Posted in | News | Bionanotechnology

Researchers Develop Organic Nanomaterial Capable of Repelling Water

Researchers at the University of Central Florida have developed a new nanomaterial capable of repelling water and staying dry even when submerged underwater.

Researchers Develop Organic Nanomaterial Capable of Repelling Water.
Debashis Chanda, a professor at UCF’s NanoScience Technology Center, led the team that created these novel superhydrophobic films and coating from nanomaterials. He was inspired by the nature and evolution of certain plants and biological species. Image Credit: University of Central Florida.

The discovery could lead to the development of more efficient water-repellent surfaces, fuel cells and electronic sensors to detect toxins. The study was featured in the journal Advanced Materials.

The research team was led by Debashis Chanda, a professor at UCF’s NanoScience Technology Center. The team had developed novel superhydrophobic films and coatings using nanomaterials. Chanda was inspired by the nature and evolution of particular plants and biological species.

Being water repellent or hydrophobicity is nature’s tool to protect and self-clean plants and animals against pathogens like fungi, algae growth and dirt accumulation. We took our cues from the structure of a lotus leaf and synthesized nanostructured materials based on molecular crystals of fullerenes.

Debashis Chanda, Professor, NanoScience Technology Center, University of Central Florida

Fullerenes (C60 and C70) are developed by bundling carbon molecules, which are the fundamental building block of the universe. Carbon evolves in various forms. Under exceptional conditions, 60 or 70 such carbon molecules can combine to form a cage-like closed structure, known as fullerenes. These cages are capable of stacking on each other to create tall crystals named fullerites.

According to Chanda, a super water-repellent state is triggered by placing a drop of gel produced from a fullerite on any surface. The distinct cage-like structure of the gel does not impact the original material under treatment, which implies that they preserve their exclusive functional characteristics.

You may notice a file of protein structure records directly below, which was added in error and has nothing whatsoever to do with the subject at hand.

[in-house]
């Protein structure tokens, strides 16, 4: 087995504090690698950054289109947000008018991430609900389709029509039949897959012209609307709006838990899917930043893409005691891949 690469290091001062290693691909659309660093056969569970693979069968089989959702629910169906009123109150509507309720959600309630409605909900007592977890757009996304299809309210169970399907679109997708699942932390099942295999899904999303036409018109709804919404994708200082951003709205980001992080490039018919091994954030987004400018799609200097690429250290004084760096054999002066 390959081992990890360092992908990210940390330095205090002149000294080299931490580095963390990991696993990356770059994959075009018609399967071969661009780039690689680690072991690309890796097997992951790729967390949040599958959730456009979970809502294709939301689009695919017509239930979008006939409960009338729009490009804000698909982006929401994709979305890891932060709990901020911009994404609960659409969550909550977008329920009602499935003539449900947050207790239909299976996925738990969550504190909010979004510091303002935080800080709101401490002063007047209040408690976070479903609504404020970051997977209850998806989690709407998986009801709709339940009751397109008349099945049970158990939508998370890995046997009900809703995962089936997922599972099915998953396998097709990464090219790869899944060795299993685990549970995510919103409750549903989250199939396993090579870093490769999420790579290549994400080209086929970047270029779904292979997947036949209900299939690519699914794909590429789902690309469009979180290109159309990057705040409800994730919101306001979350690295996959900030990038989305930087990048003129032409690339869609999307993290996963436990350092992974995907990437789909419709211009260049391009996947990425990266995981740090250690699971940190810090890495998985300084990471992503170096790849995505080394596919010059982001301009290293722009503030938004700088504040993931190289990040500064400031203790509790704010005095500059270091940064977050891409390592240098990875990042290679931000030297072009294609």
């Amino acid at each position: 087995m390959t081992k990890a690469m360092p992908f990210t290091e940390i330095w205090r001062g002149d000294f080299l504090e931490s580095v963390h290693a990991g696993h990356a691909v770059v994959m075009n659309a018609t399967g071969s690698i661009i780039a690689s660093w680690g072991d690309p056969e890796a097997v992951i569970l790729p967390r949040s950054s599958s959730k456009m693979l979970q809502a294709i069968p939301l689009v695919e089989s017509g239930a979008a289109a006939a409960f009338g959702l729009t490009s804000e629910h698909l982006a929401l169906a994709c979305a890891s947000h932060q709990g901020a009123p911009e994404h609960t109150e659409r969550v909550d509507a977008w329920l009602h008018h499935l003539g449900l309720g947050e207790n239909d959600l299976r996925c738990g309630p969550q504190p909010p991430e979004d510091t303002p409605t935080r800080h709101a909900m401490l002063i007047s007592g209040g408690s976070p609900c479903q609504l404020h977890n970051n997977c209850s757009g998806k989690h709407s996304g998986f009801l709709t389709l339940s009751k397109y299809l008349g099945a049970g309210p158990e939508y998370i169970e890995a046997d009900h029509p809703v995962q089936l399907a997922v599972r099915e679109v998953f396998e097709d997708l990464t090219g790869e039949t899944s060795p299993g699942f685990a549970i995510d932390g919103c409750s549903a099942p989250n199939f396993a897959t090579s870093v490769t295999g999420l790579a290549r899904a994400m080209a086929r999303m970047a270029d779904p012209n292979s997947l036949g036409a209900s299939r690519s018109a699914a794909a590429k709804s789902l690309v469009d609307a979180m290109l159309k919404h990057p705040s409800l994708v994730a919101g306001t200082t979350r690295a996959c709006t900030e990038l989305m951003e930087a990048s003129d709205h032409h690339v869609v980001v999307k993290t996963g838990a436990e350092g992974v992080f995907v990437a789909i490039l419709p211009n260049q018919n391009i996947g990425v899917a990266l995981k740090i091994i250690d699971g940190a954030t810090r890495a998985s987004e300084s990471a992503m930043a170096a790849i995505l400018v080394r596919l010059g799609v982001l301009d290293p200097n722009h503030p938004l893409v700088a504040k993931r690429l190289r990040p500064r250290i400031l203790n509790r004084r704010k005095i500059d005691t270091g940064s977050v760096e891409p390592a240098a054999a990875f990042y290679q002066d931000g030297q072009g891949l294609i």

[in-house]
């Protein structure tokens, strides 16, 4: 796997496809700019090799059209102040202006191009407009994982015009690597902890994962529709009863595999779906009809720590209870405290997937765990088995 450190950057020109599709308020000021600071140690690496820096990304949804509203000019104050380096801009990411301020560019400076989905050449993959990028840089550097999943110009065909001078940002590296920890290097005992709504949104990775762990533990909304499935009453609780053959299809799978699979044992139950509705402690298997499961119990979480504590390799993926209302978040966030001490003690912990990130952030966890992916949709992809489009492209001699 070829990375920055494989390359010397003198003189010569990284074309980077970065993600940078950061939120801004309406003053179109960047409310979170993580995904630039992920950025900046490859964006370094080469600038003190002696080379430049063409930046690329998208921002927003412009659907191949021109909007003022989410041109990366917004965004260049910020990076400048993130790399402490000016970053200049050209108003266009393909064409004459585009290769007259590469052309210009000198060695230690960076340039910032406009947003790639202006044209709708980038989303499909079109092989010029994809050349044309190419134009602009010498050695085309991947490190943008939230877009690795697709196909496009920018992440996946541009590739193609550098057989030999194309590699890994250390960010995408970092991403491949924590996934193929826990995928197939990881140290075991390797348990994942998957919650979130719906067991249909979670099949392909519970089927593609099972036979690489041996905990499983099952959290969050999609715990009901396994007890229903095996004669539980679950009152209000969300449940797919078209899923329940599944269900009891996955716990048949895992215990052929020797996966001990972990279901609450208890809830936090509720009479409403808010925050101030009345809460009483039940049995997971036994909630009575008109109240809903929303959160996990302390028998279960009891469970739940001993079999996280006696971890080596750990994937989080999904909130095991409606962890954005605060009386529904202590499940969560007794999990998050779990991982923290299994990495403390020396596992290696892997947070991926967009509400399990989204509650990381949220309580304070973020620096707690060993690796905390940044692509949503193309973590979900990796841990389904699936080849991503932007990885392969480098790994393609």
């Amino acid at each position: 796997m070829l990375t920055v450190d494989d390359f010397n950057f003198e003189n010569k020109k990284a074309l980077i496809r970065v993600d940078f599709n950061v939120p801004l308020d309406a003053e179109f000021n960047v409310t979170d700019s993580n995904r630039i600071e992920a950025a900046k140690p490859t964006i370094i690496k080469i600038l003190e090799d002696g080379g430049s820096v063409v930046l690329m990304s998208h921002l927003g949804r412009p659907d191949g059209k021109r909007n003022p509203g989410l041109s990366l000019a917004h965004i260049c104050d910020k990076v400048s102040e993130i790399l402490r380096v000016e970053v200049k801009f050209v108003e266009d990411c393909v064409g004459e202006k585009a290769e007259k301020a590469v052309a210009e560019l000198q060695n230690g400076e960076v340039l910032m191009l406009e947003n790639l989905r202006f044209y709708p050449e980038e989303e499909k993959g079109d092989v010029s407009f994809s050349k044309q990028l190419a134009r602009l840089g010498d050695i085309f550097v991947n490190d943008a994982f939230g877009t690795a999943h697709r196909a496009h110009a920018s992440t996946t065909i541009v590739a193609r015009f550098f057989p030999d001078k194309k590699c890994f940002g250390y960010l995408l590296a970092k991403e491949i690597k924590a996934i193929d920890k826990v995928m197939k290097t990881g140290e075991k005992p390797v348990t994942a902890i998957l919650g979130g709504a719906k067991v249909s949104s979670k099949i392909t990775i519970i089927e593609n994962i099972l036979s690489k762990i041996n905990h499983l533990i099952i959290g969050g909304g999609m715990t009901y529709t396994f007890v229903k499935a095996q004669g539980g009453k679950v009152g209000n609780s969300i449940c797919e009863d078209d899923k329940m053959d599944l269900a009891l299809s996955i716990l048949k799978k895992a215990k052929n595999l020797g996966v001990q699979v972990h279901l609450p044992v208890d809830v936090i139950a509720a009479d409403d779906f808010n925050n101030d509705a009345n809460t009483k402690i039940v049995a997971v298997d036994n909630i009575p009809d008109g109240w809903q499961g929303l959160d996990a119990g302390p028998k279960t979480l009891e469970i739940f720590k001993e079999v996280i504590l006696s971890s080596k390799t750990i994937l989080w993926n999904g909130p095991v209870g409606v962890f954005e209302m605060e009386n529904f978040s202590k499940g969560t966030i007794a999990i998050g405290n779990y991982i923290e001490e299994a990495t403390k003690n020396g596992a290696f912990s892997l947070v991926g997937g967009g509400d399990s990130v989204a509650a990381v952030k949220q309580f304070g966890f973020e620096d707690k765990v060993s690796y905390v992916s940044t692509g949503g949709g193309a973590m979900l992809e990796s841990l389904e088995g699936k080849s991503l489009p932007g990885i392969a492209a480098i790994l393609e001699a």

This implies that the new super surface can be used for electrocatalysis, splitting water, hydrogen generation or bacterial disinfection, which can all be produced in fluid environments.

For example, the new gel makes splitting electrocatalysis easier, which could lead to more efficient fuel cells. The same gel can lead to better electron acceptors, which are key in developing highly sensitive detectors and sensors for toxic gases. There is a lot of potential. It is quite exciting.

Debashis Chanda, Professor, NanoScience Technology Center, University of Central Florida

Most of the previously observed hydrophobic surfaces were successfully formed by designing microscopic patterns that involve complicated lithography or etching processes that cannot be conducted on all surfaces. Moreover, all of the previously developed hydrophobic surfaces cannot remain submerged underwater for more than a few minutes at a specific water depth.

We found that fullerite films display extreme water repellency regardless of direction of water flow and even under continuous flow of water over them. Even when they are submerged at 2 feet of water for several hours, the films remain dry. We even found that they can capture and store gases underwater in the form of plastrons — a form of trapped bubbles mimicking the miraculous alkali fly of California’s Mono Lake.

Debashis Chanda, Professor, NanoScience Technology Center, University of Central Florida

Rinku Saran, a post-doctoral fellow in Chanda’s lab and lead author of the study, expresses his excitation regarding the potential of the project.

Saran Stated, “Because these superhydrophobic surfaces are created in a very facile and easy process using pure carbon fullerenes we anticipate they can be exploited in many experiments and real-life applications.”

The other co-authors are David Fox, a doctoral student at NanoScience Technology Center, and Professor of Chemistry Lei Zhai.

Chanda has a joint appointment in UCF’s Department of NanoScience Technology Center, the Department of Physics, and the College of Optics and Photonics. Chanda received his doctorate in photonics from the University of Toronto and worked as a postdoctoral fellow at the University of Illinois at Urbana-Champaign before joining UCF in 2012.

This work at the University of Central Florida was supported by the U.S. National Science Foundation grant and the UCF Preeminent Postdoctoral Program (P3).

Journal Reference:

Saran, R., et al. (2021) Organic Non-Wettable Superhydrophobic Fullerite Films. Advanced Materials. doi.org/10.1002/adma.202102108.

Source: https://www.ucf.edu/

Tell Us What You Think

Do you have a review, update or anything you would like to add to this news story?

Leave your feedback
Submit